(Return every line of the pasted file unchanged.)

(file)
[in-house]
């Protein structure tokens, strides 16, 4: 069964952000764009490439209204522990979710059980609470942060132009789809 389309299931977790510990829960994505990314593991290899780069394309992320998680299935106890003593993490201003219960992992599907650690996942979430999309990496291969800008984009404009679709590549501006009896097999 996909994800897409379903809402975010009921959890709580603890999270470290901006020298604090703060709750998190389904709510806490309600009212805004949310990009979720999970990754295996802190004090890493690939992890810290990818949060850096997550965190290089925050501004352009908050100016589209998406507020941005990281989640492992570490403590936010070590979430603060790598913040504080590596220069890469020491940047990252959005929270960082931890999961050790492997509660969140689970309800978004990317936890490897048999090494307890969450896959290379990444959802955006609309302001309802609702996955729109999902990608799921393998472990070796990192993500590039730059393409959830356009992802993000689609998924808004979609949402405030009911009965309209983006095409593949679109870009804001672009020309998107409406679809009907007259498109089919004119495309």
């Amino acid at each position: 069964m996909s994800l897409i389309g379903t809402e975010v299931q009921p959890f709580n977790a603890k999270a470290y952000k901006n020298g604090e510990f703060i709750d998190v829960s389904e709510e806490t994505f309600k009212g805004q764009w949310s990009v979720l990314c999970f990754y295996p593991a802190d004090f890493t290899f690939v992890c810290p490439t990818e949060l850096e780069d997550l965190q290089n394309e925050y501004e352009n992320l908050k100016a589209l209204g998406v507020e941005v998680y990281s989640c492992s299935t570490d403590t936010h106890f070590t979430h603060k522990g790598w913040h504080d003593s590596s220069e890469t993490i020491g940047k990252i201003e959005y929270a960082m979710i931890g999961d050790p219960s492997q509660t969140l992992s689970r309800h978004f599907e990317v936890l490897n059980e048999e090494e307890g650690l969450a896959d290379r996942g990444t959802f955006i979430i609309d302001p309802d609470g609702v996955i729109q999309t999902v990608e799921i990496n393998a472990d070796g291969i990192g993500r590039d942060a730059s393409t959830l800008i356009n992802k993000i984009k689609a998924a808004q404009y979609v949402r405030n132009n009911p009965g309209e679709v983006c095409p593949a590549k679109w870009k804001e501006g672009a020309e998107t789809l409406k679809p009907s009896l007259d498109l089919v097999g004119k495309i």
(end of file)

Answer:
[in-house]
């Protein structure tokens, strides 16, 4: 069964952000764009490439209204522990979710059980609470942060132009789809 389309299931977790510990829960994505990314593991290899780069394309992320998680299935106890003593993490201003219960992992599907650690996942979430999309990496291969800008984009404009679709590549501006009896097999 996909994800897409379903809402975010009921959890709580603890999270470290901006020298604090703060709750998190389904709510806490309600009212805004949310990009979720999970990754295996802190004090890493690939992890810290990818949060850096997550965190290089925050501004352009908050100016589209998406507020941005990281989640492992570490403590936010070590979430603060790598913040504080590596220069890469020491940047990252959005929270960082931890999961050790492997509660969140689970309800978004990317936890490897048999090494307890969450896959290379990444959802955006609309302001309802609702996955729109999902990608799921393998472990070796990192993500590039730059393409959830356009992802993000689609998924808004979609949402405030009911009965309209983006095409593949679109870009804001672009020309998107409406679809009907007259498109089919004119495309």
């Amino acid at each position: 069964m996909s994800l897409i389309g379903t809402e975010v299931q009921p959890f709580n977790a603890k999270a470290y952000k901006n020298g604090e510990f703060i709750d998190v829960s389904e709510e806490t994505f309600k009212g805004q764009w949310s990009v979720l990314c999970f990754y295996p593991a802190d004090f890493t290899f690939v992890c810290p490439t990818e949060l850096e780069d997550l965190q290089n394309e925050y501004e352009n992320l908050k100016a589209l209204g998406v507020e941005v998680y990281s989640c492992s299935t570490d403590t936010h106890f070590t979430h603060k522990g790598w913040h504080d003593s590596s220069e890469t993490i020491g940047k990252i201003e959005y929270a960082m979710i931890g999961d050790p219960s492997q509660t969140l992992s689970r309800h978004f599907e990317v936890l490897n059980e048999e090494e307890g650690l969450a896959d290379r996942g990444t959802f955006i979430i609309d302001p309802d609470g609702v996955i729109q999309t999902v990608e799921i990496n393998a472990d070796g291969i990192g993500r590039d942060a730059s393409t959830l800008i356009n992802k993000i984009k689609a998924a808004q404009y979609v949402r405030n132009n009911p009965g309209e679709v983006c095409p593949a590549k679109w870009k804001e501006g672009a020309e998107t789809l409406k679809p009907s009896l007259d498109l089919v097999g004119k495309i």